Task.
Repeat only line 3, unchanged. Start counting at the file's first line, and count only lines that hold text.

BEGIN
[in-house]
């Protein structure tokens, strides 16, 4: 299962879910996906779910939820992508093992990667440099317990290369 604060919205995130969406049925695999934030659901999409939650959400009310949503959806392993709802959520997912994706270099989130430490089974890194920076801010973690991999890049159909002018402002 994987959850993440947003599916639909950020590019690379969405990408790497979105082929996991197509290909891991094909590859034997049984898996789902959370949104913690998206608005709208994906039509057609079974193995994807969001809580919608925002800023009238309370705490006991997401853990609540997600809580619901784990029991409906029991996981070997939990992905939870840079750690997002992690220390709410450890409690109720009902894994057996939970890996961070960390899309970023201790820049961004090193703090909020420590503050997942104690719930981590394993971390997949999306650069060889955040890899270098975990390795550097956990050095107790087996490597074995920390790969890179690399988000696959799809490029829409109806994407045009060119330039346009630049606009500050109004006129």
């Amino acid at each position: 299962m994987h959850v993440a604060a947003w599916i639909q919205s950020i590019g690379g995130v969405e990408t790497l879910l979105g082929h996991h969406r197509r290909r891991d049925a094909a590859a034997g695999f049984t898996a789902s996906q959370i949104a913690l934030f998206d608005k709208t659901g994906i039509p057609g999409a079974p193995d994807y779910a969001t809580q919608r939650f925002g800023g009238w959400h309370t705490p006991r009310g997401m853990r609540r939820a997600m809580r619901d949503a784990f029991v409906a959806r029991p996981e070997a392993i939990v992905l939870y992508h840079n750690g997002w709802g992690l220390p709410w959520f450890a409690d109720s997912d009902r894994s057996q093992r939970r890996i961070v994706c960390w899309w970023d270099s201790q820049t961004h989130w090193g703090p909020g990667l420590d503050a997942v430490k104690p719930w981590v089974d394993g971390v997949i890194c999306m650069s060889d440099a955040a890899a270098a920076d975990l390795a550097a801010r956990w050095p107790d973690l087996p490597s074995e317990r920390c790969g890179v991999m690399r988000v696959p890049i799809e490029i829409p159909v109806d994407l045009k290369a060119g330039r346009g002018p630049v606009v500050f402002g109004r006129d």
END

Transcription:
């Amino acid at each position: 299962m994987h959850v993440a604060a947003w599916i639909q919205s950020i590019g690379g995130v969405e990408t790497l879910l979105g082929h996991h969406r197509r290909r891991d049925a094909a590859a034997g695999f049984t898996a789902s996906q959370i949104a913690l934030f998206d608005k709208t659901g994906i039509p057609g999409a079974p193995d994807y779910a969001t809580q919608r939650f925002g800023g009238w959400h309370t705490p006991r009310g997401m853990r609540r939820a997600m809580r619901d949503a784990f029991v409906a959806r029991p996981e070997a392993i939990v992905l939870y992508h840079n750690g997002w709802g992690l220390p709410w959520f450890a409690d109720s997912d009902r894994s057996q093992r939970r890996i961070v994706c960390w899309w970023d270099s201790q820049t961004h989130w090193g703090p909020g990667l420590d503050a997942v430490k104690p719930w981590v089974d394993g971390v997949i890194c999306m650069s060889d440099a955040a890899a270098a920076d975990l390795a550097a801010r956990w050095p107790d973690l087996p490597s074995e317990r920390c790969g890179v991999m690399r988000v696959p890049i799809e490029i829409p159909v109806d994407l045009k290369a060119g330039r346009g002018p630049v606009v500050f402002g109004r006129d």